Support the revitalization of the cotton production in Guinea Bissau
Our intervention took place during five years from 1995 to 1999 under a contract with the French Company for the Development of Textile Fibers (CFDT). The CFDT had been mandated by the government of Guinea Bissau to revitalize the production of cotton in the east of the country. This followed the activities carried out by a rural development project.
In 1995, the activities of the project was split out in two. Support to food crops and rural development was passed on to Portuguese technical assistance while a dedicated entity, the "Unidade de Gestaõ Alogodoeira (UGA)" was created to carry out all the activities linked to cotton production. The CFDT was in charge of the management of the UGA in collaboration with the Ministry of agriculture of Guinea Bissau. The UGA benefited from funding from AFD and the European Union.
We provided operational management for the UGA and our mission covered:
Technical support for cotton producers;
The organization of the purchase and transport of raw cotton;
The management of the cotton ginning unit located in Bafatá;
The execution of sales contracts for fiber and cotton seeds;
The administrative and financial management of the UGA;
The relations with administrative authorities and the government of Guinea Bissau;
The reporting and relations with donors.
Support to cotton producers
A team of extension officers has been recruited, equipped and trained. Their tasks were to:
Conduct meetings in all villages to assess the previous cotton campaign and explain the modalities of the upcoming one;
list the intentions of cotton cultivation for the upcoming cotton crop;
"piqueter" (to measure and materialize) all the future cotton plots;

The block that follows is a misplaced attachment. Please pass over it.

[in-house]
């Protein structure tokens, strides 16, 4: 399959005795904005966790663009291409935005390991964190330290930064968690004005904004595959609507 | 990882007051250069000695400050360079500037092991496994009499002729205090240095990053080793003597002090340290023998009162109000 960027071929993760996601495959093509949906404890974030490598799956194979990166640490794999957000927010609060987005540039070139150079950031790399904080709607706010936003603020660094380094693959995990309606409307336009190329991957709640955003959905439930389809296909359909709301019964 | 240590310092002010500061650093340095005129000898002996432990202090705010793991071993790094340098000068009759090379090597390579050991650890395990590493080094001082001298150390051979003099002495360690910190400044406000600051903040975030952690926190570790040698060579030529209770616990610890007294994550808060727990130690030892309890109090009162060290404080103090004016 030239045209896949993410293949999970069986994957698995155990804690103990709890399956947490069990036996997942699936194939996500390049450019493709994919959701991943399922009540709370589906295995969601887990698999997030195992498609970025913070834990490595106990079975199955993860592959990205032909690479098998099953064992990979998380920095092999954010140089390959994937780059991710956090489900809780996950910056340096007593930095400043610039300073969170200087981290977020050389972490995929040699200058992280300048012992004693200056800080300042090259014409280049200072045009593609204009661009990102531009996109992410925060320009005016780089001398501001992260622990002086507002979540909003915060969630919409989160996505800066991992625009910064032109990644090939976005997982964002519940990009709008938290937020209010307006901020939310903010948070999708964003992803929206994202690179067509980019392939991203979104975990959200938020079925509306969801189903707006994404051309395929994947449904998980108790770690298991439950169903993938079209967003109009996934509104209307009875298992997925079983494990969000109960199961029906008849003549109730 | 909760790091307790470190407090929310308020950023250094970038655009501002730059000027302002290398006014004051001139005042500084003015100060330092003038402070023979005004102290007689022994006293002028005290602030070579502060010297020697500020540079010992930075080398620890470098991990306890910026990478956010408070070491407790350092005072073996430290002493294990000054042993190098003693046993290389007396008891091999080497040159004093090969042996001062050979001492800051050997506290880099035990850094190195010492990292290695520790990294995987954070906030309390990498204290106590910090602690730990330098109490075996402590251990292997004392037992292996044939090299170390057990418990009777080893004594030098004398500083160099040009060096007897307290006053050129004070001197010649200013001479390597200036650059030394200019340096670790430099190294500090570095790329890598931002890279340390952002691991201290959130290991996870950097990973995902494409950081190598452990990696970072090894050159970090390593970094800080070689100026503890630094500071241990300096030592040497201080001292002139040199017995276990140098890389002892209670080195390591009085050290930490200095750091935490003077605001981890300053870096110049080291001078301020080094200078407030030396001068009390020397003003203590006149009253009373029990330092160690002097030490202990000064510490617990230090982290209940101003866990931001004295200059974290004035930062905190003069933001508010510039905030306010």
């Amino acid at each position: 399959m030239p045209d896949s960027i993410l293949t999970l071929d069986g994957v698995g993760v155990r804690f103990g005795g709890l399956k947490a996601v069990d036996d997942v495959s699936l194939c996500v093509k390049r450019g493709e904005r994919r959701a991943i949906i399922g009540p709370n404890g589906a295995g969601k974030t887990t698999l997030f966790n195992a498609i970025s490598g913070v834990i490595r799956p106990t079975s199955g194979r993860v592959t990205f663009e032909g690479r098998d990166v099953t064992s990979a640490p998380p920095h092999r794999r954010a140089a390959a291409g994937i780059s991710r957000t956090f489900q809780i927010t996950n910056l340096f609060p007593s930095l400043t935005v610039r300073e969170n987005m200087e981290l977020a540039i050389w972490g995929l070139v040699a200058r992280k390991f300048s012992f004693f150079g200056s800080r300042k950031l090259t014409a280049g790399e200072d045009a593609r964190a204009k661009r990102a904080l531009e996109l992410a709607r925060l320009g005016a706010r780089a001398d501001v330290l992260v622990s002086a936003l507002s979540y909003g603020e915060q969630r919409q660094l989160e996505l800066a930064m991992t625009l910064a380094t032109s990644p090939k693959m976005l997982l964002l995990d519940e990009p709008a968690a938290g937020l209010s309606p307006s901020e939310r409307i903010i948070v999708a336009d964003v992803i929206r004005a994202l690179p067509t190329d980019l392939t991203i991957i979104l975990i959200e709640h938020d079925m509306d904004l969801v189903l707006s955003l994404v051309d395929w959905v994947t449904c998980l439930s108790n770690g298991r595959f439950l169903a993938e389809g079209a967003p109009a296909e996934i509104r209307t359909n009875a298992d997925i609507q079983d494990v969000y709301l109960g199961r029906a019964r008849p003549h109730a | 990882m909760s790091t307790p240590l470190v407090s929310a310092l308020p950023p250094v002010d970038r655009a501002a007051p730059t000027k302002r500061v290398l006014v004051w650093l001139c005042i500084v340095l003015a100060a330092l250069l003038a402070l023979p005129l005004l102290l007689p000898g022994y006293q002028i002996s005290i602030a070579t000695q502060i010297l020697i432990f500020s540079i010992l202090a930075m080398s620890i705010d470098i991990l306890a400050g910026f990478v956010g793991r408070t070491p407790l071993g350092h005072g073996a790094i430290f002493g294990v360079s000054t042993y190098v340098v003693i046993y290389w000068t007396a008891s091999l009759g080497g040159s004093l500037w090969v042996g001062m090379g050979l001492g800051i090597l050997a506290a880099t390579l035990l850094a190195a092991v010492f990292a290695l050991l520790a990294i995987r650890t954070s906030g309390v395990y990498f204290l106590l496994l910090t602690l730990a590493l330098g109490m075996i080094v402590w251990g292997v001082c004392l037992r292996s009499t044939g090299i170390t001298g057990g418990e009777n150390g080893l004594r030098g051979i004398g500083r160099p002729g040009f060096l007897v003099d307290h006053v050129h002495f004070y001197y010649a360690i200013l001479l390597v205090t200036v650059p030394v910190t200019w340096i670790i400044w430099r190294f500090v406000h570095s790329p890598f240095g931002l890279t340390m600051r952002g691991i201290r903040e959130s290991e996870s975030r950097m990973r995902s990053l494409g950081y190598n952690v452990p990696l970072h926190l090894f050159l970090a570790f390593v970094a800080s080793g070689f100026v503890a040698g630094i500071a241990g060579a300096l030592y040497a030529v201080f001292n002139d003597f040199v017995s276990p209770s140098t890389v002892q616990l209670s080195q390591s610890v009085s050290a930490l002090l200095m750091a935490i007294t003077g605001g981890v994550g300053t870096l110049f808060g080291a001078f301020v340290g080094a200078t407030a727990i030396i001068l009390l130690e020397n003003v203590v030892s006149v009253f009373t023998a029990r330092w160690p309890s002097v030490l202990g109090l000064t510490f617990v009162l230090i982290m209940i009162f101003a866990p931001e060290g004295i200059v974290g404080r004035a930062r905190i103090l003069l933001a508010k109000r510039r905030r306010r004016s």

Supervise the maintenance of sprayers, the dispatch of seeds and inputs in the villages as well as their distribution to producers;
Manage the provision of credit for cultivation tools;
Train producers to Good Agricultural Practices and organize field demonstrations, monitor the farming operations and observe in parasite pressure;
Carry out capsule counts and harvest estimates;
Supervise cotton purchases and support the evacuation of raw cotton to the ginning plant.
Purchase of raw cotton and reinforcement of farmers' organizations:
To secure the development of the cotton production in Guinea Bissau, we sought to involve producers in the operational management of the value chain.
Thus, the UGA supported the establishment of producer groups. The UGA organized the transfer of the responsibility for purchasing raw cotton to these groups. They were trained to the management of cotton markets: physical organization of the markets, tasks of the different actors (weigher, ticketer and quality controller), handling of scales and weighing the cotton, keeping record, accounting and finance management, etc.